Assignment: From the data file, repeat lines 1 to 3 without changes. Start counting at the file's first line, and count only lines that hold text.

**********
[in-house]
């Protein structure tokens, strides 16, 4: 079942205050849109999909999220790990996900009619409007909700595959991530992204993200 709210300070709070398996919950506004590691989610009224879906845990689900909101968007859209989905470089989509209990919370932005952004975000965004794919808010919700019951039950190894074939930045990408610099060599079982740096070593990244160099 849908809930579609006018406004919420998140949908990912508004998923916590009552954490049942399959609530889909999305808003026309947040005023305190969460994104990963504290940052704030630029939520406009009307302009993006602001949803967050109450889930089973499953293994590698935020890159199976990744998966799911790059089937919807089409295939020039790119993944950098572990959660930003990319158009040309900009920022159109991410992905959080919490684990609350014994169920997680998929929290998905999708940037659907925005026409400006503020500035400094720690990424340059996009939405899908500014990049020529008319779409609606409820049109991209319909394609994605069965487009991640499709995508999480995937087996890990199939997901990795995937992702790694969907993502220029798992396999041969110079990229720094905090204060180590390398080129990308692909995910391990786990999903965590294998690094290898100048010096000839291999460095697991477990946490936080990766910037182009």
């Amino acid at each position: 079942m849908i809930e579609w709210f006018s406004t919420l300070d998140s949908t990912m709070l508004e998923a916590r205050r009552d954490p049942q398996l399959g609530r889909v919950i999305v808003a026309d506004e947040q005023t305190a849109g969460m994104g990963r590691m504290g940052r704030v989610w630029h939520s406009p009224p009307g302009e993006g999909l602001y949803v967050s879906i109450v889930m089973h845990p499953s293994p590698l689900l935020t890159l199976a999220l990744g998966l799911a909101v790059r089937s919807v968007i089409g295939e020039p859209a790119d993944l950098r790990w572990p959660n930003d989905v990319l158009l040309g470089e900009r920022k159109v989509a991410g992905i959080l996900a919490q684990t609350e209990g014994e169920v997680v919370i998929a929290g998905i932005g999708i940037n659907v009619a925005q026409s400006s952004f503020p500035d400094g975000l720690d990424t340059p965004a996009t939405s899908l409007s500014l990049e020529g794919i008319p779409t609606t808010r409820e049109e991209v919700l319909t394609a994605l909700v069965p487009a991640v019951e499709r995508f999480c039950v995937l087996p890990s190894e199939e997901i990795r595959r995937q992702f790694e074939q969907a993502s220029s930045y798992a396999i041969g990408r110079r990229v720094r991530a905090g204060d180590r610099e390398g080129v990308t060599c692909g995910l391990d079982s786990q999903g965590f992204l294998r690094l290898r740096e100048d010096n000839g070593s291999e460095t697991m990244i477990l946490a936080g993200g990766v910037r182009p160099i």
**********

[in-house]
């Protein structure tokens, strides 16, 4: 079942205050849109999909999220790990996900009619409007909700595959991530992204993200 709210300070709070398996919950506004590691989610009224879906845990689900909101968007859209989905470089989509209990919370932005952004975000965004794919808010919700019951039950190894074939930045990408610099060599079982740096070593990244160099 849908809930579609006018406004919420998140949908990912508004998923916590009552954490049942399959609530889909999305808003026309947040005023305190969460994104990963504290940052704030630029939520406009009307302009993006602001949803967050109450889930089973499953293994590698935020890159199976990744998966799911790059089937919807089409295939020039790119993944950098572990959660930003990319158009040309900009920022159109991410992905959080919490684990609350014994169920997680998929929290998905999708940037659907925005026409400006503020500035400094720690990424340059996009939405899908500014990049020529008319779409609606409820049109991209319909394609994605069965487009991640499709995508999480995937087996890990199939997901990795995937992702790694969907993502220029798992396999041969110079990229720094905090204060180590390398080129990308692909995910391990786990999903965590294998690094290898100048010096000839291999460095697991477990946490936080990766910037182009």
């Amino acid at each position: 079942m849908i809930e579609w709210f006018s406004t919420l300070d998140s949908t990912m709070l508004e998923a916590r205050r009552d954490p049942q398996l399959g609530r889909v919950i999305v808003a026309d506004e947040q005023t305190a849109g969460m994104g990963r590691m504290g940052r704030v989610w630029h939520s406009p009224p009307g302009e993006g999909l602001y949803v967050s879906i109450v889930m089973h845990p499953s293994p590698l689900l935020t890159l199976a999220l990744g998966l799911a909101v790059r089937s919807v968007i089409g295939e020039p859209a790119d993944l950098r790990w572990p959660n930003d989905v990319l158009l040309g470089e900009r920022k159109v989509a991410g992905i959080l996900a919490q684990t609350e209990g014994e169920v997680v919370i998929a929290g998905i932005g999708i940037n659907v009619a925005q026409s400006s952004f503020p500035d400094g975000l720690d990424t340059p965004a996009t939405s899908l409007s500014l990049e020529g794919i008319p779409t609606t808010r409820e049109e991209v919700l319909t394609a994605l909700v069965p487009a991640v019951e499709r995508f999480c039950v995937l087996p890990s190894e199939e997901i990795r595959r995937q992702f790694e074939q969907a993502s220029s930045y798992a396999i041969g990408r110079r990229v720094r991530a905090g204060d180590r610099e390398g080129v990308t060599c692909g995910l391990d079982s786990q999903g965590f992204l294998r690094l290898r740096e100048d010096n000839g070593s291999e460095t697991m990244i477990l946490a936080g993200g990766v910037r182009p160099i």